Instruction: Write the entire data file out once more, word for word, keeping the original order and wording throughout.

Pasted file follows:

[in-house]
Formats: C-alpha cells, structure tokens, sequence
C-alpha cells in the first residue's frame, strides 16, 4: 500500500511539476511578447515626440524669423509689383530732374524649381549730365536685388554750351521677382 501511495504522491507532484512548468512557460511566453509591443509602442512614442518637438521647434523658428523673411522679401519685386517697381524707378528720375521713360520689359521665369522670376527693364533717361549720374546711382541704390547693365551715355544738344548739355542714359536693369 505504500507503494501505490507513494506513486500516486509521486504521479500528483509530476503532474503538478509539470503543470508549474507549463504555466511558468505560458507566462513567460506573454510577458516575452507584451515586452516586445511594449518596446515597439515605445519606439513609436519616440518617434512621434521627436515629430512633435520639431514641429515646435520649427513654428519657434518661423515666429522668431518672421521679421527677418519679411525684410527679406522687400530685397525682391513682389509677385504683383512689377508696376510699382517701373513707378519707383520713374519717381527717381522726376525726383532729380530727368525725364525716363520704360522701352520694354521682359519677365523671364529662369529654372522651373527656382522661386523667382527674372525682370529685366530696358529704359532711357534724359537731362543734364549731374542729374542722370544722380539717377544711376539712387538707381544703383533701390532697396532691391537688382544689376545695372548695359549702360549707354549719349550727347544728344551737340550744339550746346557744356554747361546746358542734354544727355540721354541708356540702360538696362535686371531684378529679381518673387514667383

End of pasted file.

[in-house]
Formats: C-alpha cells, structure tokens, sequence
C-alpha cells in the first residue's frame, strides 16, 4: 500500500511539476511578447515626440524669423509689383530732374524649381549730365536685388554750351521677382 501511495504522491507532484512548468512557460511566453509591443509602442512614442518637438521647434523658428523673411522679401519685386517697381524707378528720375521713360520689359521665369522670376527693364533717361549720374546711382541704390547693365551715355544738344548739355542714359536693369 505504500507503494501505490507513494506513486500516486509521486504521479500528483509530476503532474503538478509539470503543470508549474507549463504555466511558468505560458507566462513567460506573454510577458516575452507584451515586452516586445511594449518596446515597439515605445519606439513609436519616440518617434512621434521627436515629430512633435520639431514641429515646435520649427513654428519657434518661423515666429522668431518672421521679421527677418519679411525684410527679406522687400530685397525682391513682389509677385504683383512689377508696376510699382517701373513707378519707383520713374519717381527717381522726376525726383532729380530727368525725364525716363520704360522701352520694354521682359519677365523671364529662369529654372522651373527656382522661386523667382527674372525682370529685366530696358529704359532711357534724359537731362543734364549731374542729374542722370544722380539717377544711376539712387538707381544703383533701390532697396532691391537688382544689376545695372548695359549702360549707354549719349550727347544728344551737340550744339550746346557744356554747361546746358542734354544727355540721354541708356540702360538696362535686371531684378529679381518673387514667383